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The Sudden Stratospheric Warming (SSW) which happened around New Year has led to the Polar vortex collapse and split in two lows/vortices. One was pushed towards the European continent and the other one moved towards the North American continent. The results of the vortex split usually come in effect in 2-3 weeks for the first vortex, which the second vortex usually follows with another 1-2 weeks delay. The European continent has been experiencing very dynamic winter weather and locally extreme cold in the past 2 weeks. Now, the effects are finally visible across  Canada and North America too. Towards the end of January, an exceptional Arctic outbreak will push across Canada into north and northeast United States, bringing a very extreme cold anomaly with temperatures locally near 30 °C / 50F below average. Let us take a look at some details of the pattern evolution leading to this event next week.

The pattern supporting the event starts on Tuesday, Jan 29th near the Canada-US border and continues until Friday, Feb 1st when it spreads across the East Coast as well. A very deep trough develops at 500 mbar and translates extremely cold airmass into the lowest levels while it moves across the Great Lakes region towards the Northeast US.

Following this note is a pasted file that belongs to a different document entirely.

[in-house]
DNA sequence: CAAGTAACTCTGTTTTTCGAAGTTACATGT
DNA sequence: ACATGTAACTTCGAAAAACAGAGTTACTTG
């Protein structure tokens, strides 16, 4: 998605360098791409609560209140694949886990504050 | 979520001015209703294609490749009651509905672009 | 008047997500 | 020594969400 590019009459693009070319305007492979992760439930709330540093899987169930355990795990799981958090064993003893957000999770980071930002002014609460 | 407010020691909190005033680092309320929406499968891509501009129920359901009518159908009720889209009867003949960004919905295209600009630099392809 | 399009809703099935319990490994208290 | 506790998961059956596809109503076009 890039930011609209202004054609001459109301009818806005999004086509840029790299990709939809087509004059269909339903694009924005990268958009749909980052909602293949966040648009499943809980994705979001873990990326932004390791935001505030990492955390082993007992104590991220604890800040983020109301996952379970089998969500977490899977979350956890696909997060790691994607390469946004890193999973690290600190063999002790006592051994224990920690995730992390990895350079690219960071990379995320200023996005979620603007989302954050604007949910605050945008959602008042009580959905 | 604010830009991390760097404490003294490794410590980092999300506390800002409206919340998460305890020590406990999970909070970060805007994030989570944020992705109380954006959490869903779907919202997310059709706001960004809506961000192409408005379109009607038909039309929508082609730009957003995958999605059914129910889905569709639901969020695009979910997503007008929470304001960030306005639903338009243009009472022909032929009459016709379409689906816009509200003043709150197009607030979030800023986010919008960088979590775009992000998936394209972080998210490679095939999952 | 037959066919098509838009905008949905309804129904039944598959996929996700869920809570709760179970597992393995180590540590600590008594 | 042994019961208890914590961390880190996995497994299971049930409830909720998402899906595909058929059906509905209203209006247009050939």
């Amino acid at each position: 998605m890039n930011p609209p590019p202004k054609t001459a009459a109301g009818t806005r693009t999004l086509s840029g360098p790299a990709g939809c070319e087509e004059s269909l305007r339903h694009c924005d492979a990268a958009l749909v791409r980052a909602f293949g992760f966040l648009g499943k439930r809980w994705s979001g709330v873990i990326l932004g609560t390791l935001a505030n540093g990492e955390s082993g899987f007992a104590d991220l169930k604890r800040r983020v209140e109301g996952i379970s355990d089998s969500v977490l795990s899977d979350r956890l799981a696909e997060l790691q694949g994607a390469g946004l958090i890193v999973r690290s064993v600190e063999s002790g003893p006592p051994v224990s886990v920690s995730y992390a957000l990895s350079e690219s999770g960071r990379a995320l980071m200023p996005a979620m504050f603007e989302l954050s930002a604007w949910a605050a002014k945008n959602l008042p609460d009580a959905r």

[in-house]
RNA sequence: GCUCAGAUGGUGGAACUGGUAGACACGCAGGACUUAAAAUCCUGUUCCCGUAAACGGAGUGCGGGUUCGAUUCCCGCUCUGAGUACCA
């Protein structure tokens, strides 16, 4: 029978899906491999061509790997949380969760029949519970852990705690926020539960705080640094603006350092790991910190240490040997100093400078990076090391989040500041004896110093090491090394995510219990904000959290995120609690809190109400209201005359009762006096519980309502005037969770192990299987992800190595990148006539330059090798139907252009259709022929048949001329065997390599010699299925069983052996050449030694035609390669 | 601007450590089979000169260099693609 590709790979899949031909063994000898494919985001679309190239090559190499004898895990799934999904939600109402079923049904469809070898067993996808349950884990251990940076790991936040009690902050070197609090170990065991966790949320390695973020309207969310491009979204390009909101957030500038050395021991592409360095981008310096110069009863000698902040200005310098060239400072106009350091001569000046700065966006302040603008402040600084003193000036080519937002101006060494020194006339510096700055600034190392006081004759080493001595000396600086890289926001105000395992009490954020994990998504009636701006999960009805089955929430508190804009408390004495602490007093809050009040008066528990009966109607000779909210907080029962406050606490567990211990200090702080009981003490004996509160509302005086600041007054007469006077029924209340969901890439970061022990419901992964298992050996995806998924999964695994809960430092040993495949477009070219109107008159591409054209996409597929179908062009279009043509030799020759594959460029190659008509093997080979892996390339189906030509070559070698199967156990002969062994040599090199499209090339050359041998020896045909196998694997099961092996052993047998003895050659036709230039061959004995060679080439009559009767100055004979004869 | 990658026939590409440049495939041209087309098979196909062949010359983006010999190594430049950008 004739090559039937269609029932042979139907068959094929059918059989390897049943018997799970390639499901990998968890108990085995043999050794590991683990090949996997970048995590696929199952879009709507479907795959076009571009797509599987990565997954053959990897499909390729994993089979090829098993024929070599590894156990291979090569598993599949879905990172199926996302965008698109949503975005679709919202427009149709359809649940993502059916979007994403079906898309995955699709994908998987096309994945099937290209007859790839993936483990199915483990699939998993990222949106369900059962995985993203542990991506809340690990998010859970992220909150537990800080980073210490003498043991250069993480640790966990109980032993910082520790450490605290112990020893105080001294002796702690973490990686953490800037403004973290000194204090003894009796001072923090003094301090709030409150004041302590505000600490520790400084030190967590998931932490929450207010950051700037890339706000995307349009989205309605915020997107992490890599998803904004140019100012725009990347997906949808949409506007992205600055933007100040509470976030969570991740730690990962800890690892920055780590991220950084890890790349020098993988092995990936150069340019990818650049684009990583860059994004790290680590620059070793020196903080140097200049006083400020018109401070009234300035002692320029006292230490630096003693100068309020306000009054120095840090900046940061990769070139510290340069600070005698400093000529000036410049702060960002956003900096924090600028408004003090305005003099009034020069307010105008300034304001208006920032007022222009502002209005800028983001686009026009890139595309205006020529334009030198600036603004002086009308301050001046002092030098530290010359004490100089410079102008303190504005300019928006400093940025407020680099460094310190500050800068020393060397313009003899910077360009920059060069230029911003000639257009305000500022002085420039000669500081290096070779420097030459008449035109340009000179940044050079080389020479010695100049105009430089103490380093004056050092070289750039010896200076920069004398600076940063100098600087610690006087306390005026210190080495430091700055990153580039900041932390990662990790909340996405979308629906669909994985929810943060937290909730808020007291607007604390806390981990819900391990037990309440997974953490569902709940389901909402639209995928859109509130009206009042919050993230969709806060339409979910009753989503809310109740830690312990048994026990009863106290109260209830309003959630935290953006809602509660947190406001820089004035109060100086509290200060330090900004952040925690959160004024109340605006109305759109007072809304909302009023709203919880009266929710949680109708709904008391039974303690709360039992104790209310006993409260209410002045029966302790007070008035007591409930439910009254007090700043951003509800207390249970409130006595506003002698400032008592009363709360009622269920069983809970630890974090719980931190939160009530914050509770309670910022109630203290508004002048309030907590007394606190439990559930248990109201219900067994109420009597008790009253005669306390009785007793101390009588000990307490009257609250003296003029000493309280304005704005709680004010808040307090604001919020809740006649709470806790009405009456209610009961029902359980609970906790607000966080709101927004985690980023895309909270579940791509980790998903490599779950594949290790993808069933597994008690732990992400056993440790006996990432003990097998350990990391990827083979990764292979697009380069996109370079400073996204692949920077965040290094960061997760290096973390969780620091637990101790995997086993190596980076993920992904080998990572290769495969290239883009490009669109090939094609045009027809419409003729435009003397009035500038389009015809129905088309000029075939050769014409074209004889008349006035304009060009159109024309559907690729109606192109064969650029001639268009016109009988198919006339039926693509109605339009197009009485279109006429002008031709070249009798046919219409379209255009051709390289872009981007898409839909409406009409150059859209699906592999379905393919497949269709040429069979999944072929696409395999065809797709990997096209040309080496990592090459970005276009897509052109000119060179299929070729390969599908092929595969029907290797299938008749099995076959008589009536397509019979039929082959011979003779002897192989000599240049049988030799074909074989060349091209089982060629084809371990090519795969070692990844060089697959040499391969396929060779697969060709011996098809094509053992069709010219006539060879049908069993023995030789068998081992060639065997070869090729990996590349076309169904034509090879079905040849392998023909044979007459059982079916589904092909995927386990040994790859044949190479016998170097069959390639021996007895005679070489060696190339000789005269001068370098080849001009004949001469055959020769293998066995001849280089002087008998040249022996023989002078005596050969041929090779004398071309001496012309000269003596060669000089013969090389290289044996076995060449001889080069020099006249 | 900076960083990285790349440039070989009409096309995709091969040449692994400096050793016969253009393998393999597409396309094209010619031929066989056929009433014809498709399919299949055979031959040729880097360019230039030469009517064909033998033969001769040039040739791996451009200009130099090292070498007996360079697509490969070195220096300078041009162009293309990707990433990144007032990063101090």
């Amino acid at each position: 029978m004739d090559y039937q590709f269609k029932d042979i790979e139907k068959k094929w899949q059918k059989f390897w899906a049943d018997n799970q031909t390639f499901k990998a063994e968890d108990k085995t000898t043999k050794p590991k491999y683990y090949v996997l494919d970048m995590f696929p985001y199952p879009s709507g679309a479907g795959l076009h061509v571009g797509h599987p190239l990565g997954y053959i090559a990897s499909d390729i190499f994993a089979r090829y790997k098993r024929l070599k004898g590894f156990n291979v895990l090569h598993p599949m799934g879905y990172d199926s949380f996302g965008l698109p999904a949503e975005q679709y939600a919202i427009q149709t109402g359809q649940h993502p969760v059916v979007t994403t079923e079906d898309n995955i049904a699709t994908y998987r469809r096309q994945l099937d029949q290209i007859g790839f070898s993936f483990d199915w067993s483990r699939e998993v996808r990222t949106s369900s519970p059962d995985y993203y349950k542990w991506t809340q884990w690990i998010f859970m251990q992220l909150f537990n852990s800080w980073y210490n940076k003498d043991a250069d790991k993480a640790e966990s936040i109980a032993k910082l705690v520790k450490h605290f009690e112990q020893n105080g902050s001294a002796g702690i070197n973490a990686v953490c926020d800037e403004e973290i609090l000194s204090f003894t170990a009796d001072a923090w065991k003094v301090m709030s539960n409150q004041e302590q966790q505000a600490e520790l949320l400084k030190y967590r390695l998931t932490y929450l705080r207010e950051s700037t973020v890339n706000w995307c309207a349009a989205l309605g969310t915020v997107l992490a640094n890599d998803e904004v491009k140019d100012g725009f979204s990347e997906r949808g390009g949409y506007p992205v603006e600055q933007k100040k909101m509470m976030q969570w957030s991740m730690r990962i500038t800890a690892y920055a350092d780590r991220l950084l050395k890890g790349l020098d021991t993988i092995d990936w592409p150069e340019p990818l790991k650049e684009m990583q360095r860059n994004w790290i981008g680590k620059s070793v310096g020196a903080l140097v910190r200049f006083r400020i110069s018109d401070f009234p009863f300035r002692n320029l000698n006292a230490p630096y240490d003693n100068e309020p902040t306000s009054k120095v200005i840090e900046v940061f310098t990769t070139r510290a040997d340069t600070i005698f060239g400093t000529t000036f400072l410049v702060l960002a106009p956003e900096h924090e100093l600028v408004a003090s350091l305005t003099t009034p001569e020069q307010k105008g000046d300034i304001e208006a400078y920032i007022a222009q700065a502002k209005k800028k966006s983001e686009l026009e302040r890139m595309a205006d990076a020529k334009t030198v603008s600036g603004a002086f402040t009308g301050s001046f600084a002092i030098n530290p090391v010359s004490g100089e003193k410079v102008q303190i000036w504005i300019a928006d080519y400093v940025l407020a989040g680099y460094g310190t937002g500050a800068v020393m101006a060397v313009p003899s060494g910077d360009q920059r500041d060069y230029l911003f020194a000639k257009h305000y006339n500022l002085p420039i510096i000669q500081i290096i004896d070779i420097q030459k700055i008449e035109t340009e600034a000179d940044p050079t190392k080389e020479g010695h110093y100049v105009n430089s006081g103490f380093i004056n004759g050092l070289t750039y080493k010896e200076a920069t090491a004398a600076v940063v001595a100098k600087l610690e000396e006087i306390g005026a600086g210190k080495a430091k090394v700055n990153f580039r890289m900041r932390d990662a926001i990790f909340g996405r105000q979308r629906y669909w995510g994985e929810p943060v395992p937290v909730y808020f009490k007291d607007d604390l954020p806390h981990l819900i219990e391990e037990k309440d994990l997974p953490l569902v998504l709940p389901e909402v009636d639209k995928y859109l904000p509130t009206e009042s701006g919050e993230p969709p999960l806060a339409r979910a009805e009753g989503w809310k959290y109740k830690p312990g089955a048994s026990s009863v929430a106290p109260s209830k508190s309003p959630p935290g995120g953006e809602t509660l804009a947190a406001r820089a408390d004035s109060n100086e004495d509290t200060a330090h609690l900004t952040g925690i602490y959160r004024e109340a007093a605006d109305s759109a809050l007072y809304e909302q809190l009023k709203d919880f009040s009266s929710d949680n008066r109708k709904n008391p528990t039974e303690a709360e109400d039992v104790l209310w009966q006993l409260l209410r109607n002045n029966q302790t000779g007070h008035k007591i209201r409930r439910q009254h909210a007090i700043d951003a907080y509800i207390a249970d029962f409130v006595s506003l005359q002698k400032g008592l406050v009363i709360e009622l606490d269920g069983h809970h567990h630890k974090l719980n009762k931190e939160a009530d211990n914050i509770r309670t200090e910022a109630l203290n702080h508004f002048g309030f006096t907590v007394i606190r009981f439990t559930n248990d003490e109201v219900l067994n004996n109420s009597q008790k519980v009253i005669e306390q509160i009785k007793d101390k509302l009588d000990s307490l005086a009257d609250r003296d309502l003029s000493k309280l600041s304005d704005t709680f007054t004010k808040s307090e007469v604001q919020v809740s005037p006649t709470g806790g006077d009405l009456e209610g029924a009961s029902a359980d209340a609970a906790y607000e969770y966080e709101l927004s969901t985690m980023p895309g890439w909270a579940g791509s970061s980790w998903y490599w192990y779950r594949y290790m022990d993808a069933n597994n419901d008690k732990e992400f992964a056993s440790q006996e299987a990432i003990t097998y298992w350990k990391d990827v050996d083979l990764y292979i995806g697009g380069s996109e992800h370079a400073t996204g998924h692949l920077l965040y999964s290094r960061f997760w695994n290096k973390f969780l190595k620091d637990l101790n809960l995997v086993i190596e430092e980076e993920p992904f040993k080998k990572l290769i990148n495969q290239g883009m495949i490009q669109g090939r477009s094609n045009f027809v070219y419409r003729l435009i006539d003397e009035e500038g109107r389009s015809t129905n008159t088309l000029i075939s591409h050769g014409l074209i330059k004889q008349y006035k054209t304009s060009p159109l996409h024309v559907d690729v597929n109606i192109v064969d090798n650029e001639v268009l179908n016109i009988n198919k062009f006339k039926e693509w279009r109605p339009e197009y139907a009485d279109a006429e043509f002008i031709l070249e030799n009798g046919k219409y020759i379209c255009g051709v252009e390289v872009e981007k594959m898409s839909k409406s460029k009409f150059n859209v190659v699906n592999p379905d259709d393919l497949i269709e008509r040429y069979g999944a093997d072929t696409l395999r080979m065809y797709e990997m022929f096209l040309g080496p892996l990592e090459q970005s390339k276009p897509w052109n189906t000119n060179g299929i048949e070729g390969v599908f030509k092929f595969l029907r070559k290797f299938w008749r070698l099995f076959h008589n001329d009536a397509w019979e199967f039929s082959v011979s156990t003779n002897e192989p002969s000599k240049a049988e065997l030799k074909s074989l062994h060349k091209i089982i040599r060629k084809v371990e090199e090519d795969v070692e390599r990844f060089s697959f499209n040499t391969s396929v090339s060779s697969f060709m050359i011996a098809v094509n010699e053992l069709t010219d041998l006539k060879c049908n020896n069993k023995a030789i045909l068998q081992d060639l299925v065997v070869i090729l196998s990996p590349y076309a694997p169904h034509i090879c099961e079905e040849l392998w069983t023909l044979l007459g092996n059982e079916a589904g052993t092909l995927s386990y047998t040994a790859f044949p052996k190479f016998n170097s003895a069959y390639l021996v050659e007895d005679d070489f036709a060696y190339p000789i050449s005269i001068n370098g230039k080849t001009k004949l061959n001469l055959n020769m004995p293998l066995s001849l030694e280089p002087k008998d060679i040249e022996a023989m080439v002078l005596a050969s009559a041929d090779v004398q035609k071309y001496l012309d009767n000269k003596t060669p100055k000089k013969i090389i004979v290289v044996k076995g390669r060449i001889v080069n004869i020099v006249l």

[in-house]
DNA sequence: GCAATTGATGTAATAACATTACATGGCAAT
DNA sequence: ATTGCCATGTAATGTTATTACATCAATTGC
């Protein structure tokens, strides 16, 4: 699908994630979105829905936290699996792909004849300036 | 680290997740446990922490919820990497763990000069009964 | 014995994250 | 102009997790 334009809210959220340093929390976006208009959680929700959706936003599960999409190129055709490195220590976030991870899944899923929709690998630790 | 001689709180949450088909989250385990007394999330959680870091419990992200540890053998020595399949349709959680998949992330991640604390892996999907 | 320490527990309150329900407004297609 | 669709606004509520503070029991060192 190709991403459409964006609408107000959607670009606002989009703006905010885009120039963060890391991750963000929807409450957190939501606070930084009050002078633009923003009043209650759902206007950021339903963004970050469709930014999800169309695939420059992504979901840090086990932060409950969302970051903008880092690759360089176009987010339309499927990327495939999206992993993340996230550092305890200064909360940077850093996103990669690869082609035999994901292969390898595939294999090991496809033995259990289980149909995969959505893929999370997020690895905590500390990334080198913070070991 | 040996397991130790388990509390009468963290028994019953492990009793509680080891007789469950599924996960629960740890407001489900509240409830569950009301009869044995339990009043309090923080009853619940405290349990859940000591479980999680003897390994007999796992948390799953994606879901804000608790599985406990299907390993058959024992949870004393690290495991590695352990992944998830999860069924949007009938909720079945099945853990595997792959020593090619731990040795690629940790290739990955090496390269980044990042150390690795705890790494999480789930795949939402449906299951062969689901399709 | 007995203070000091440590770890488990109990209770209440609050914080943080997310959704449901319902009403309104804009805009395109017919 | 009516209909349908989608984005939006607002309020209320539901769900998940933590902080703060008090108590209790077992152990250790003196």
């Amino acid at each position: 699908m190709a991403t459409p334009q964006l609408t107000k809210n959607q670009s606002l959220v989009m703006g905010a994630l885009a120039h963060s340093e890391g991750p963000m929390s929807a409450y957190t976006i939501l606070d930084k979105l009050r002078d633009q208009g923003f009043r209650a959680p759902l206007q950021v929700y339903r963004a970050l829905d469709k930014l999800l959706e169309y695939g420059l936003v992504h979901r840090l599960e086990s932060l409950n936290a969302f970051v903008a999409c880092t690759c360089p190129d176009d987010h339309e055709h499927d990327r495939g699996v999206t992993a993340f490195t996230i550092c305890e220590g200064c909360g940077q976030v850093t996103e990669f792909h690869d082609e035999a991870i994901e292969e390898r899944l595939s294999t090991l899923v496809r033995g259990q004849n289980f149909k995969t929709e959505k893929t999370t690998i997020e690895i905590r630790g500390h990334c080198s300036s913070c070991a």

The 850 mbar temperature is usually the best map for representing the severity of the wave that pushes across the continent. It reveals very impressive temperature anomalies even for eastern Canada and north United States, which are used to extreme cold in mid winter. 20-30 °C below average is very extreme and quite a rare occurence!

The cold will literally be brutal, especially on Jan 30th, when the peak of the wave will be moving across eastern North Dakota, Minnesota and Wisconsin. An impressive -43 °C at 850 mbar level pushes  into the region, resulting in near-surface temperatures close to -40 °C / -40F in many populated areas. Together with strong northwest winds, this will create life-threatening situation with extremely low windchills – locally towards -70F, or -57 °C !!

Again, besides the extreme cold, strong to severe northerly winds will result in brutally cold windchill temperatures across many states, pushing locally below -50 °C / -60F! Very cold airmass advecting across the Great Lakes region will also develop textbook conditions for Lake-effect snowfall (LES) around the lakes. Such snowfall often brings extremely thick snow depth locally. More details on this in the coming days when regional high-resolution model outputs will become available.

Stay tuned for additional follow-up posts in the coming days!


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